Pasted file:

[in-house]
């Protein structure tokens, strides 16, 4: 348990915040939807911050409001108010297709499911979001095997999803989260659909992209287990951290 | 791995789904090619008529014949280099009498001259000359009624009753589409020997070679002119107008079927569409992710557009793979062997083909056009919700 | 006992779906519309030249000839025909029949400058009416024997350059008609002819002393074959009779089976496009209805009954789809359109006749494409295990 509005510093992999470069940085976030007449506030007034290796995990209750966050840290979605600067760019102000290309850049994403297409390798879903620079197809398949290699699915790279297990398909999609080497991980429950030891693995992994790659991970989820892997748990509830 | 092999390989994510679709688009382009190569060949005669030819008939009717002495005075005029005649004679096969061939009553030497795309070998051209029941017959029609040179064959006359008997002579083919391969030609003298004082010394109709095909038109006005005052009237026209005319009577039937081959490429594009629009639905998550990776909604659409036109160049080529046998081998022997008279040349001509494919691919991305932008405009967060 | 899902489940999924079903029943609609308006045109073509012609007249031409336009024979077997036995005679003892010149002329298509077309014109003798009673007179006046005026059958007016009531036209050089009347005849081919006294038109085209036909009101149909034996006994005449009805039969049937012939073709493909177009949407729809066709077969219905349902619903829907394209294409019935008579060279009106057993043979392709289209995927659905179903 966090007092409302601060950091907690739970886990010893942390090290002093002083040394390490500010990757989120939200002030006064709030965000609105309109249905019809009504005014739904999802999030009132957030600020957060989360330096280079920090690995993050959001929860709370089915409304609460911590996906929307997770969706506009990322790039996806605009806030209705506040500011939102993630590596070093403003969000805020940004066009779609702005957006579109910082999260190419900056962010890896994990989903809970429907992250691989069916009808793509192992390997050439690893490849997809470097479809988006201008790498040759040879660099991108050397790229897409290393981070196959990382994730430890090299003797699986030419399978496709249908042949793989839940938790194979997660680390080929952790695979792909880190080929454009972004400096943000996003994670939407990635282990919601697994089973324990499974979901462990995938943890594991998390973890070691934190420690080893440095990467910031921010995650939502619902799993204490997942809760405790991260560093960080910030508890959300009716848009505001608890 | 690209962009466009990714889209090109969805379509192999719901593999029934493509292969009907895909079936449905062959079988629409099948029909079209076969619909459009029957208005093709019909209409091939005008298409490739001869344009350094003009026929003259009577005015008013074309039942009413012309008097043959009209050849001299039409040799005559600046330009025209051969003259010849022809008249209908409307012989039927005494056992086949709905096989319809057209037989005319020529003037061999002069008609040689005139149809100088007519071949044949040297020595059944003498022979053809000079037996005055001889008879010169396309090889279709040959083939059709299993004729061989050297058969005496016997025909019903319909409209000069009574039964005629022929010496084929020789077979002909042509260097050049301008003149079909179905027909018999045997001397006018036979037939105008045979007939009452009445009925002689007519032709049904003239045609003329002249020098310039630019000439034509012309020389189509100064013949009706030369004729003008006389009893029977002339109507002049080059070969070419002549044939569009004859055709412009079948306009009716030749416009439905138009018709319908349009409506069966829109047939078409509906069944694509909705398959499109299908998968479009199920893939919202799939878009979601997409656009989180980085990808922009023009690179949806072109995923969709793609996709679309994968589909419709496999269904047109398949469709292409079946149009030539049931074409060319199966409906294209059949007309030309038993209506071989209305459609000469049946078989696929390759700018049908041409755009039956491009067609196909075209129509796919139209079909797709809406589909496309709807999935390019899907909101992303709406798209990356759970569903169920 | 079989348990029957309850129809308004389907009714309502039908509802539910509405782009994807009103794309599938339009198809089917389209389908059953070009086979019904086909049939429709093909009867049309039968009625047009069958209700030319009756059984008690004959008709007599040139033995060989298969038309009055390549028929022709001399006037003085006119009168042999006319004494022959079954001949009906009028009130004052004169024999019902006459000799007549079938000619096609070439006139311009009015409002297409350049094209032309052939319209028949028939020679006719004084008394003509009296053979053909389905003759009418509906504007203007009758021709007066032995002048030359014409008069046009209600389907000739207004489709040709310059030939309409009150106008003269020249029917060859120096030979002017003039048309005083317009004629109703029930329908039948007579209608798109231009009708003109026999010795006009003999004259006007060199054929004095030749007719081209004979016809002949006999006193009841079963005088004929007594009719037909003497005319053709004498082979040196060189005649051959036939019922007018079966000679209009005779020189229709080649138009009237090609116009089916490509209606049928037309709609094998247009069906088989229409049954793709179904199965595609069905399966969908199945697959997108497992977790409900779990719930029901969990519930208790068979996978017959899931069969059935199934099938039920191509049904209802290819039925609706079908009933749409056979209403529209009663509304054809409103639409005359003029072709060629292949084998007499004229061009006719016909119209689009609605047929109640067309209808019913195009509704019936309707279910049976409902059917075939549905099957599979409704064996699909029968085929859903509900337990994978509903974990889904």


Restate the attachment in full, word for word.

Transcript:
[in-house]
């Protein structure tokens, strides 16, 4: 348990915040939807911050409001108010297709499911979001095997999803989260659909992209287990951290 | 791995789904090619008529014949280099009498001259000359009624009753589409020997070679002119107008079927569409992710557009793979062997083909056009919700 | 006992779906519309030249000839025909029949400058009416024997350059008609002819002393074959009779089976496009209805009954789809359109006749494409295990 509005510093992999470069940085976030007449506030007034290796995990209750966050840290979605600067760019102000290309850049994403297409390798879903620079197809398949290699699915790279297990398909999609080497991980429950030891693995992994790659991970989820892997748990509830 | 092999390989994510679709688009382009190569060949005669030819008939009717002495005075005029005649004679096969061939009553030497795309070998051209029941017959029609040179064959006359008997002579083919391969030609003298004082010394109709095909038109006005005052009237026209005319009577039937081959490429594009629009639905998550990776909604659409036109160049080529046998081998022997008279040349001509494919691919991305932008405009967060 | 899902489940999924079903029943609609308006045109073509012609007249031409336009024979077997036995005679003892010149002329298509077309014109003798009673007179006046005026059958007016009531036209050089009347005849081919006294038109085209036909009101149909034996006994005449009805039969049937012939073709493909177009949407729809066709077969219905349902619903829907394209294409019935008579060279009106057993043979392709289209995927659905179903 966090007092409302601060950091907690739970886990010893942390090290002093002083040394390490500010990757989120939200002030006064709030965000609105309109249905019809009504005014739904999802999030009132957030600020957060989360330096280079920090690995993050959001929860709370089915409304609460911590996906929307997770969706506009990322790039996806605009806030209705506040500011939102993630590596070093403003969000805020940004066009779609702005957006579109910082999260190419900056962010890896994990989903809970429907992250691989069916009808793509192992390997050439690893490849997809470097479809988006201008790498040759040879660099991108050397790229897409290393981070196959990382994730430890090299003797699986030419399978496709249908042949793989839940938790194979997660680390080929952790695979792909880190080929454009972004400096943000996003994670939407990635282990919601697994089973324990499974979901462990995938943890594991998390973890070691934190420690080893440095990467910031921010995650939502619902799993204490997942809760405790991260560093960080910030508890959300009716848009505001608890 | 690209962009466009990714889209090109969805379509192999719901593999029934493509292969009907895909079936449905062959079988629409099948029909079209076969619909459009029957208005093709019909209409091939005008298409490739001869344009350094003009026929003259009577005015008013074309039942009413012309008097043959009209050849001299039409040799005559600046330009025209051969003259010849022809008249209908409307012989039927005494056992086949709905096989319809057209037989005319020529003037061999002069008609040689005139149809100088007519071949044949040297020595059944003498022979053809000079037996005055001889008879010169396309090889279709040959083939059709299993004729061989050297058969005496016997025909019903319909409209000069009574039964005629022929010496084929020789077979002909042509260097050049301008003149079909179905027909018999045997001397006018036979037939105008045979007939009452009445009925002689007519032709049904003239045609003329002249020098310039630019000439034509012309020389189509100064013949009706030369004729003008006389009893029977002339109507002049080059070969070419002549044939569009004859055709412009079948306009009716030749416009439905138009018709319908349009409506069966829109047939078409509906069944694509909705398959499109299908998968479009199920893939919202799939878009979601997409656009989180980085990808922009023009690179949806072109995923969709793609996709679309994968589909419709496999269904047109398949469709292409079946149009030539049931074409060319199966409906294209059949007309030309038993209506071989209305459609000469049946078989696929390759700018049908041409755009039956491009067609196909075209129509796919139209079909797709809406589909496309709807999935390019899907909101992303709406798209990356759970569903169920 | 079989348990029957309850129809308004389907009714309502039908509802539910509405782009994807009103794309599938339009198809089917389209389908059953070009086979019904086909049939429709093909009867049309039968009625047009069958209700030319009756059984008690004959008709007599040139033995060989298969038309009055390549028929022709001399006037003085006119009168042999006319004494022959079954001949009906009028009130004052004169024999019902006459000799007549079938000619096609070439006139311009009015409002297409350049094209032309052939319209028949028939020679006719004084008394003509009296053979053909389905003759009418509906504007203007009758021709007066032995002048030359014409008069046009209600389907000739207004489709040709310059030939309409009150106008003269020249029917060859120096030979002017003039048309005083317009004629109703029930329908039948007579209608798109231009009708003109026999010795006009003999004259006007060199054929004095030749007719081209004979016809002949006999006193009841079963005088004929007594009719037909003497005319053709004498082979040196060189005649051959036939019922007018079966000679209009005779020189229709080649138009009237090609116009089916490509209606049928037309709609094998247009069906088989229409049954793709179904199965595609069905399966969908199945697959997108497992977790409900779990719930029901969990519930208790068979996978017959899931069969059935199934099938039920191509049904209802290819039925609706079908009933749409056979209403529209009663509304054809409103639409005359003029072709060629292949084998007499004229061009006719016909119209689009609605047929109640067309209808019913195009509704019936309707279910049976409902059917075939549905099957599979409704064996699909029968085929859903509900337990994978509903974990889904």